The Group instils and promotes a risk management culture to allow prudent risk-based decision-making by embedding core values, principles, compliance and dynamic internal control systems in its day-to-day operations. Ongoing communication, education, monitoring and mitigation are an integral part of the Group’s dynamic risk management culture and is adopted across all its business activities.

Investment assessments and due diligence exercises are carried out on prospective business opportunities to ensure that potential financial, operational and strategic risks are identified and mitigated prior to commitment. In addition, Fraud Risk Assessment is conducted across the Group as part of the Annual Internal Audit Programme to ensure consistency with the Group’s commitment to anti-corruption.

Half yearly and annual enterprise risk assessments are carried out to validate the existence and effectiveness of the controls in place, review the changes in risk profile, and update the existing controls if required.

The Enterprise Risk Management Framework provides a sound system of risk management and internal control, and is underpinned by a sound foundation of the Group’s strong corporate governance culture, supported by five pillars of management control system being: Policies and Procedures, Internal External Audits, Due Diligence Reviews, Compliance Monitoring Reporting and Enterprise Risk Assessments, all of which are overseen by the ARMC and the Board.


Risk-based internal audit is one of the main functions carried out by the Group’s Risk Management team to help the businesses to accomplish its objectives by bringing a systematic, disciplined approach to evaluate and improve the effectiveness of risk management, control and governance processes through the Enterprise Risk Management Framework, outlined as follows:

  1. identifying potential risks inherent within the Group and external risks which the Group faces in the pursuit of its corporate objectives;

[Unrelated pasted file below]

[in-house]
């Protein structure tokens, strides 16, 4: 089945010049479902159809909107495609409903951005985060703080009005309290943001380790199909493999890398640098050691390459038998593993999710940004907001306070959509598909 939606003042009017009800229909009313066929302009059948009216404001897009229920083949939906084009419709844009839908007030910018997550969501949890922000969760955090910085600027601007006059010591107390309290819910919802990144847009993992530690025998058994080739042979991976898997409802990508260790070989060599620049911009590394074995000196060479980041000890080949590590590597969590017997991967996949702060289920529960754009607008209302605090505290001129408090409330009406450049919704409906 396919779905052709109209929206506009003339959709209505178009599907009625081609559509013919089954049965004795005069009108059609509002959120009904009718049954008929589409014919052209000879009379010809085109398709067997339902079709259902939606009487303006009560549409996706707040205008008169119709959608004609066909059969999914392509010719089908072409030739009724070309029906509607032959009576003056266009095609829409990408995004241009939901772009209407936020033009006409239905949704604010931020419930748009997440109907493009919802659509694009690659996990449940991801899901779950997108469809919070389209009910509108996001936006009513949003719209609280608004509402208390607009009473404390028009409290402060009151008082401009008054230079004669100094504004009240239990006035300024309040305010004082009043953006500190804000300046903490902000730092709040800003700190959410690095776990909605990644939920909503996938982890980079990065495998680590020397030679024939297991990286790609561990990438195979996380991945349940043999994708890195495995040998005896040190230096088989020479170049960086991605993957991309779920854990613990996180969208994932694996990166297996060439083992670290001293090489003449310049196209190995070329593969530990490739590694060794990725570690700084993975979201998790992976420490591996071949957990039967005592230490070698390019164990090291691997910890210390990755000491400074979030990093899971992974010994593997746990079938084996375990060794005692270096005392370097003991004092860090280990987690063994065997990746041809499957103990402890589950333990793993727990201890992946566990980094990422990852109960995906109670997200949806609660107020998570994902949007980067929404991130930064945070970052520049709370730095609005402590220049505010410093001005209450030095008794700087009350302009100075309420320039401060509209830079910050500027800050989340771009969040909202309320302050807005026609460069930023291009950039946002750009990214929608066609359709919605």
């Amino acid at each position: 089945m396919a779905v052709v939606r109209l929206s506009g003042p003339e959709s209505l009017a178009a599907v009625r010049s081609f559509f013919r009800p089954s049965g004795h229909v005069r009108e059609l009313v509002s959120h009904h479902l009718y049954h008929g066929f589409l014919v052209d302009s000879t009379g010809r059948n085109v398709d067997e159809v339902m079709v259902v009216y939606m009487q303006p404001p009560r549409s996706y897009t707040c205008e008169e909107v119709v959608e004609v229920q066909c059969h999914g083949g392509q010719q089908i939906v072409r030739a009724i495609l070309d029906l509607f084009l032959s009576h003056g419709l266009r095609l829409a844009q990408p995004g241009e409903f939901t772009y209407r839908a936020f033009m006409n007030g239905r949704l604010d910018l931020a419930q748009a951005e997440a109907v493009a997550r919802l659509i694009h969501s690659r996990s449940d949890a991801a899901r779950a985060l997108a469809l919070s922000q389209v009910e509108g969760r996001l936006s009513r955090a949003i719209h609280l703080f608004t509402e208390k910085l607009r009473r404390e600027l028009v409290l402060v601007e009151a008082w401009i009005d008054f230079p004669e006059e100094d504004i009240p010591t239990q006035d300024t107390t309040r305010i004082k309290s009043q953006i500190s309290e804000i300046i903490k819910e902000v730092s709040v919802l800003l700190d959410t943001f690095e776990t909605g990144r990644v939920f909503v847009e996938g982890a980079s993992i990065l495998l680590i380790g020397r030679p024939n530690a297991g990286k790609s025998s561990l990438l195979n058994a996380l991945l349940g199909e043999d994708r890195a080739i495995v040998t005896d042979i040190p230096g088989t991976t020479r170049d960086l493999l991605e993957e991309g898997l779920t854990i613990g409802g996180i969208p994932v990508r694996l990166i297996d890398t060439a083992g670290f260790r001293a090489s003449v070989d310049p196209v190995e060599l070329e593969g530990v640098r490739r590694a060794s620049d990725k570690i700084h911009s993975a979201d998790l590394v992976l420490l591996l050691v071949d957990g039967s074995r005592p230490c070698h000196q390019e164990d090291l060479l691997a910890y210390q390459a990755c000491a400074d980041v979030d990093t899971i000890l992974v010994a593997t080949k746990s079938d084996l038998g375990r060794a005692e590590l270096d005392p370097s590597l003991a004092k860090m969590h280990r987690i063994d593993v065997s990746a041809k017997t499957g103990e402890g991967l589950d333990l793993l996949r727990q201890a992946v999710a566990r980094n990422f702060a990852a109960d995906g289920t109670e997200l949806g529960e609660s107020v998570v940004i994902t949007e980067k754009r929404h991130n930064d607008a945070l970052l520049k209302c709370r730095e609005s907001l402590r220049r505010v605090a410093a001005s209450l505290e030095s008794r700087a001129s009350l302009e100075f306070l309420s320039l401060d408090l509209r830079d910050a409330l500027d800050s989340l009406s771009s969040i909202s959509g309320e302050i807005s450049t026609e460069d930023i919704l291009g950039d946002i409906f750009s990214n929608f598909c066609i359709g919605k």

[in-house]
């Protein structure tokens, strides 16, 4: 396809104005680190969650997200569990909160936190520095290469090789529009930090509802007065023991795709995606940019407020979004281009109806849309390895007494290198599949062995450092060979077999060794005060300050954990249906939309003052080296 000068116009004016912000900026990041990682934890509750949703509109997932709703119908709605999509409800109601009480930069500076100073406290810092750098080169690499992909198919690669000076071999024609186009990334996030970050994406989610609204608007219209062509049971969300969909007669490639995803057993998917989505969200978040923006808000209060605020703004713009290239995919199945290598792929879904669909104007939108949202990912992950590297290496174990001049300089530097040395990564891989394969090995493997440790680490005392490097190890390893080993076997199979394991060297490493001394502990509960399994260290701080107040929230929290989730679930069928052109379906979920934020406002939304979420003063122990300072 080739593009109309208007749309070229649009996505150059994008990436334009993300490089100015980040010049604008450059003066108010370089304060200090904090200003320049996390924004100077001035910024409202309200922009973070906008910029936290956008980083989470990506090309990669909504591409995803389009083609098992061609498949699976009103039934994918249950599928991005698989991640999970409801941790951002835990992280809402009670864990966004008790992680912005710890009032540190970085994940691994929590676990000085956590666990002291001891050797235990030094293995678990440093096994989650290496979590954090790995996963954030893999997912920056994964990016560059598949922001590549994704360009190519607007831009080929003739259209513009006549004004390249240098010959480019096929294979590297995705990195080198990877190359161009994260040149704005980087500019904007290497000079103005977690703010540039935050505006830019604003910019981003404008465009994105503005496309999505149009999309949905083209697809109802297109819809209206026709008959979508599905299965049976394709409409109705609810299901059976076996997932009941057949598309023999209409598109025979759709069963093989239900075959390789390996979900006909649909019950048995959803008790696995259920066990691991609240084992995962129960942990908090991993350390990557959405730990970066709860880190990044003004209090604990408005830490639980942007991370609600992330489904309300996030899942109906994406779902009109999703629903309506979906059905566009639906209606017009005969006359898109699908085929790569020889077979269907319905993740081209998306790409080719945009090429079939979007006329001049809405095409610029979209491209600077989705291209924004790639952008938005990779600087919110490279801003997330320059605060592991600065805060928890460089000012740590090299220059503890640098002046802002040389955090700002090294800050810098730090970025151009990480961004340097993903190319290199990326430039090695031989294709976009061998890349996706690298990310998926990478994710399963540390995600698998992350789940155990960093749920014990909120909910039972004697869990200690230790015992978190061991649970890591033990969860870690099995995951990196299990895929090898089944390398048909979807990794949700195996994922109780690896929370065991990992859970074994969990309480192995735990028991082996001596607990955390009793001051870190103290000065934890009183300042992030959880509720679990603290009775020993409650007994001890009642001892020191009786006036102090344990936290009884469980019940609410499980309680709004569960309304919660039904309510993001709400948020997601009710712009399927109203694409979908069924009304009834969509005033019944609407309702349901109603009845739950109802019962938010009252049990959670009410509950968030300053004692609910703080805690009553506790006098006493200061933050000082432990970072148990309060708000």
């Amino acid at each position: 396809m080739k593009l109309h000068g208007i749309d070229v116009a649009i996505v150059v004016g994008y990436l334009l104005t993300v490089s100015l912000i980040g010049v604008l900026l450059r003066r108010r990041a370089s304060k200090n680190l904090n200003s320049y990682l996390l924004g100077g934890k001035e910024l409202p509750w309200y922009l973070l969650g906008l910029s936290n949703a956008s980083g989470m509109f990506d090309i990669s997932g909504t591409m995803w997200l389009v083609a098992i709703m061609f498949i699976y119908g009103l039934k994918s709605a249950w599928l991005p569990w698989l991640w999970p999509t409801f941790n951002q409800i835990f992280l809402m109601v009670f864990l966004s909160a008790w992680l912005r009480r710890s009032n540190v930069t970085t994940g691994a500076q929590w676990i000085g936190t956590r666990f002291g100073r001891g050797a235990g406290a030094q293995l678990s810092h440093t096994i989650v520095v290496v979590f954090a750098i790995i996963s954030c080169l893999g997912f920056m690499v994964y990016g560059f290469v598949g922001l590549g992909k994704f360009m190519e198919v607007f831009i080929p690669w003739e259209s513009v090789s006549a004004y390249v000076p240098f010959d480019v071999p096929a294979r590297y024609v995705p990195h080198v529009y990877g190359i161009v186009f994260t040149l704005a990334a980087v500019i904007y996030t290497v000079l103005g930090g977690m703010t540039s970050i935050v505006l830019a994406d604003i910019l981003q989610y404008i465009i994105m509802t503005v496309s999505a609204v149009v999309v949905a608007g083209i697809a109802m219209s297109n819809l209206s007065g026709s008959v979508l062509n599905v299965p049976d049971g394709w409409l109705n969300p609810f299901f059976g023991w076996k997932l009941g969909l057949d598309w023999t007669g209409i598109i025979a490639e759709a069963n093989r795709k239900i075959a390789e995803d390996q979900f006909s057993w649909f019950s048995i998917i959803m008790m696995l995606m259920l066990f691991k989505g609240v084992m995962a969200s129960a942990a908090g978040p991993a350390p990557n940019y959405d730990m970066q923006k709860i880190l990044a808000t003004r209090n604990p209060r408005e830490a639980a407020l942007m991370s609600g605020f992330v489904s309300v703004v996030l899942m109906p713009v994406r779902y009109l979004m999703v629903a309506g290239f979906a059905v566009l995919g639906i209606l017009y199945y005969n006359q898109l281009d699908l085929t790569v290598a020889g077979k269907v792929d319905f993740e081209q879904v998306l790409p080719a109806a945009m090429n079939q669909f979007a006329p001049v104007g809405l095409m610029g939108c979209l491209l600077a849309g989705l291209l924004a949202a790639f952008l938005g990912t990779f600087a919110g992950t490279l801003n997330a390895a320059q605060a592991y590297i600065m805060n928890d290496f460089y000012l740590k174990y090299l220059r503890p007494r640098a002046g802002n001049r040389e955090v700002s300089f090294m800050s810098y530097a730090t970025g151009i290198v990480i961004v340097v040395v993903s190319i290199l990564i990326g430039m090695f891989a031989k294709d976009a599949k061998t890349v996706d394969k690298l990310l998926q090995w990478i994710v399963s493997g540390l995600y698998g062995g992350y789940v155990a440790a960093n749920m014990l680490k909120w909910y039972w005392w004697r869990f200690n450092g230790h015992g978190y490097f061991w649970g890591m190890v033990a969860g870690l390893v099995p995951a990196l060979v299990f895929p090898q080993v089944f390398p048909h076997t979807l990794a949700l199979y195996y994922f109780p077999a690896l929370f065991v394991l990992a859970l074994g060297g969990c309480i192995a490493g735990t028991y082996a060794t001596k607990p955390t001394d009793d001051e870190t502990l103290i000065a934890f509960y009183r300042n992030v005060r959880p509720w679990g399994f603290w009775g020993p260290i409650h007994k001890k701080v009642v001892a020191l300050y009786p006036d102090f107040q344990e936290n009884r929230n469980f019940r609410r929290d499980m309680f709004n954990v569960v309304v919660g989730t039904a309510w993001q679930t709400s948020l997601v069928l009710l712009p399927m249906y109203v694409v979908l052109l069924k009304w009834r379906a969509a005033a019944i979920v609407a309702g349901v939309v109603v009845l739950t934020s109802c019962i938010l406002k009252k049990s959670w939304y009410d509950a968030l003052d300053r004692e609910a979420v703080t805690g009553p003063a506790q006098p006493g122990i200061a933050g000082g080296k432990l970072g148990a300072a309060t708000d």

2. assessing and rating all the identified risks in a meaningful way in order for the Group to determine the extent of risks that it faces;
  3. treating all identified risks, as far as possible, through established controls or pending control plans;
  4. monitoring and updating any changes to the severity of the identified risks and any new risks that have emerged and;
  5. reporting key risks and the established controls (or pending controls plans) to the ARMC and the Board regularly.


Over the years, FMI assessed various risks it is exposed to. The diagram below indicates a snapshot of FMI’s evolving risks.
Five major risks identified are affecting FMI’s ability to create value over the short, medium and long term.

FY 2016 - 17

FY 2018 - 19

5 major risks have been identified to
provide a more integrated approach.


  • Interest Rate Risk
  • Exchange Rate Risk
  • Maturity Risk
  • Cyber Security Risk
  • Collateral Risk


  • Common Healthcare Sector Risk
  • Pandemic Risk

Operational Risk
Financial Risk


  • Demand Risk
  • Cost Risk
  • Liquidity Risk


  • Market Competition Risk
  • IT Risk
  • HR Risk
  • Regulatory Risk
  • Profitability Risk
  • Technology Risk

Strategic Risk
IT Risk
Compliance Risk



  • Inadequate IT Governance
  • Cyber Security Risk


  • Societal Risks: Political, Economic and Social Instability
  • Competition Risks
  • Investment and Market Risk
  • Human resources Risk



  • Environmental, Health and Safety Risks
  • Project Risk
  • Sub-contractor and raw material risks


  • Long Term Profitability and Net Margin
  • Cash Flow and Funding Risk
  • Cash Management Risk


  • Changes in Legislation and Policies
  • Legal and Regulatory Compliance Risk


Environmental, Health & Safety Risks

Risk description

Negative impacts on the Group’s financial performance and productivity.


1.1 Fire accidents
1.2 Climate change, extreme weather, natural disaster, e.g. earthquakes, floods
1.3 Infectious diseases outbreak such as COVID 19, swine flu, SARS, Ebola

Implications for value creation

1.1 Delayed business expansion and recovery
1.2 Operations suspension
1.3 Loss of lives, reputational damage and interruption in our business operations

Risk response and mitigating measures

1.1 Delivering regular fire drill training to all employees across the Group on a regular basis
1.2 Implemented Health and Safety Policy, HR Policies and Guidelines to practice across the Group
• In the case of COVID 19, the Group set up a Covid Control Center (CCC) to deliver Covid-19 Emergency Response.
1.3 Provide all employees, medial plans, life insurance plans and special medical coverage to employees who are diagnosed as COVID-19 patients.

Internal & External Risks

Risk description

Risk of loss resulting from inadequate or failed internal organizational practices or driven by external forces.


1.4 Financial losses and business instability
1.5 Increase in competition among property developers, healthcare providers, destination management companies, financial services providers

Implications for value creation

1.4 Failures in operational processes, internal policies or support systems in all business activities
1.5 Increased costs to acquire land and raw material, increases in unsold properties, decreases in earning from our core businesses due to lack of competitive advantages